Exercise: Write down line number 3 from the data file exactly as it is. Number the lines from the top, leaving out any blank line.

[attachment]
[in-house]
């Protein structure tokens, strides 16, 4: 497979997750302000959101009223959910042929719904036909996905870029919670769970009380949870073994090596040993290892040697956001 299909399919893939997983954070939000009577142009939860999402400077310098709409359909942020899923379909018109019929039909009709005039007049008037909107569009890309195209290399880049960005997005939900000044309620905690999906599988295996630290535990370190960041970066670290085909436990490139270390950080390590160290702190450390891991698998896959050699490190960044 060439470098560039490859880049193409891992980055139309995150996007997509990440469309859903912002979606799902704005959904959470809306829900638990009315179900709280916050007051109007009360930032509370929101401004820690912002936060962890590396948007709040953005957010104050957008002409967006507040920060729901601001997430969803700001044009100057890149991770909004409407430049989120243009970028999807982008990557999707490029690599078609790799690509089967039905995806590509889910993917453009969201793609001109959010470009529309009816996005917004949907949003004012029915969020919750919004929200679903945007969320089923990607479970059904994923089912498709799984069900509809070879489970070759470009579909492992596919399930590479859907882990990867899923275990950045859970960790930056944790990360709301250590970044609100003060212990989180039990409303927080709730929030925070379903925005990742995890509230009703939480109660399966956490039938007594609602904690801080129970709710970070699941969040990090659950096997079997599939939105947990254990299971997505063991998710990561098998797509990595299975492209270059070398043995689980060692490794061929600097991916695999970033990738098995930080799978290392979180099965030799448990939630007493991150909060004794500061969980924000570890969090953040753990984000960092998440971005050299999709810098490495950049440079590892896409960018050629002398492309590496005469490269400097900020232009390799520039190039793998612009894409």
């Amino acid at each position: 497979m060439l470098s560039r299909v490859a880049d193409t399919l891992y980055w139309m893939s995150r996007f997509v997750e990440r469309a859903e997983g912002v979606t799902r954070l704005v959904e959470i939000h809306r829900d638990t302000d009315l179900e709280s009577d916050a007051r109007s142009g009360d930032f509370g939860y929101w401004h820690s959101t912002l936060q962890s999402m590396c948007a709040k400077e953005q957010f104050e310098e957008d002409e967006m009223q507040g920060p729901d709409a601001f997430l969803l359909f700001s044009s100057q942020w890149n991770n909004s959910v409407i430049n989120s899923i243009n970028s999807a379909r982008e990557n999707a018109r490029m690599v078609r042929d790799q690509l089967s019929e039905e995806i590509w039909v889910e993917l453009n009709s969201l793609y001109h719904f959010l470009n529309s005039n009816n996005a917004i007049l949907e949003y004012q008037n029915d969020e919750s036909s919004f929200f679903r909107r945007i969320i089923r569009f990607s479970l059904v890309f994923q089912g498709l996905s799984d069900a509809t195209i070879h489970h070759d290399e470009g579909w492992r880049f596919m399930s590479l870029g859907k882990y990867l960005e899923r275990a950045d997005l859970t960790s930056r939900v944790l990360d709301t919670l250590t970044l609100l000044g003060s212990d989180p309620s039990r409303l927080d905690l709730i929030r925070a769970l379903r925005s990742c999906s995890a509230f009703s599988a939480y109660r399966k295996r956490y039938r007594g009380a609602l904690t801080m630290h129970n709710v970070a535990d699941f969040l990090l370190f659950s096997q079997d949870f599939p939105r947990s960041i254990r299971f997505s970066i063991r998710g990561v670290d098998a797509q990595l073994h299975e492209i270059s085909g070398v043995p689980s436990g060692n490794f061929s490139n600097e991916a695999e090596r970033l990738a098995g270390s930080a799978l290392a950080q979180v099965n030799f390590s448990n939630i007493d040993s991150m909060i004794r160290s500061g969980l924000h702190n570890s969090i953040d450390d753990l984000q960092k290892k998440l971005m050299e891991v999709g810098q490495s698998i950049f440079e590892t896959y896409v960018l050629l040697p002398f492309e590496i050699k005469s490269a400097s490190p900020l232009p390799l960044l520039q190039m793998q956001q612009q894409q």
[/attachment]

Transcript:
């Amino acid at each position: 497979m060439l470098s560039r299909v490859a880049d193409t399919l891992y980055w139309m893939s995150r996007f997509v997750e990440r469309a859903e997983g912002v979606t799902r954070l704005v959904e959470i939000h809306r829900d638990t302000d009315l179900e709280s009577d916050a007051r109007s142009g009360d930032f509370g939860y929101w401004h820690s959101t912002l936060q962890s999402m590396c948007a709040k400077e953005q957010f104050e310098e957008d002409e967006m009223q507040g920060p729901d709409a601001f997430l969803l359909f700001s044009s100057q942020w890149n991770n909004s959910v409407i430049n989120s899923i243009n970028s999807a379909r982008e990557n999707a018109r490029m690599v078609r042929d790799q690509l089967s019929e039905e995806i590509w039909v889910e993917l453009n009709s969201l793609y001109h719904f959010l470009n529309s005039n009816n996005a917004i007049l949907e949003y004012q008037n029915d969020e919750s036909s919004f929200f679903r909107r945007i969320i089923r569009f990607s479970l059904v890309f994923q089912g498709l996905s799984d069900a509809t195209i070879h489970h070759d290399e470009g579909w492992r880049f596919m399930s590479l870029g859907k882990y990867l960005e899923r275990a950045d997005l859970t960790s930056r939900v944790l990360d709301t919670l250590t970044l609100l000044g003060s212990d989180p309620s039990r409303l927080d905690l709730i929030r925070a769970l379903r925005s990742c999906s995890a509230f009703s599988a939480y109660r399966k295996r956490y039938r007594g009380a609602l904690t801080m630290h129970n709710v970070a535990d699941f969040l990090l370190f659950s096997q079997d949870f599939p939105r947990s960041i254990r299971f997505s970066i063991r998710g990561v670290d098998a797509q990595l073994h299975e492209i270059s085909g070398v043995p689980s436990g060692n490794f061929s490139n600097e991916a695999e090596r970033l990738a098995g270390s930080a799978l290392a950080q979180v099965n030799f390590s448990n939630i007493d040993s991150m909060i004794r160290s500061g969980l924000h702190n570890s969090i953040d450390d753990l984000q960092k290892k998440l971005m050299e891991v999709g810098q490495s698998i950049f440079e590892t896959y896409v960018l050629l040697p002398f492309e590496i050699k005469s490269a400097s490190p900020l232009p390799l960044l520039q190039m793998q956001q612009q894409q």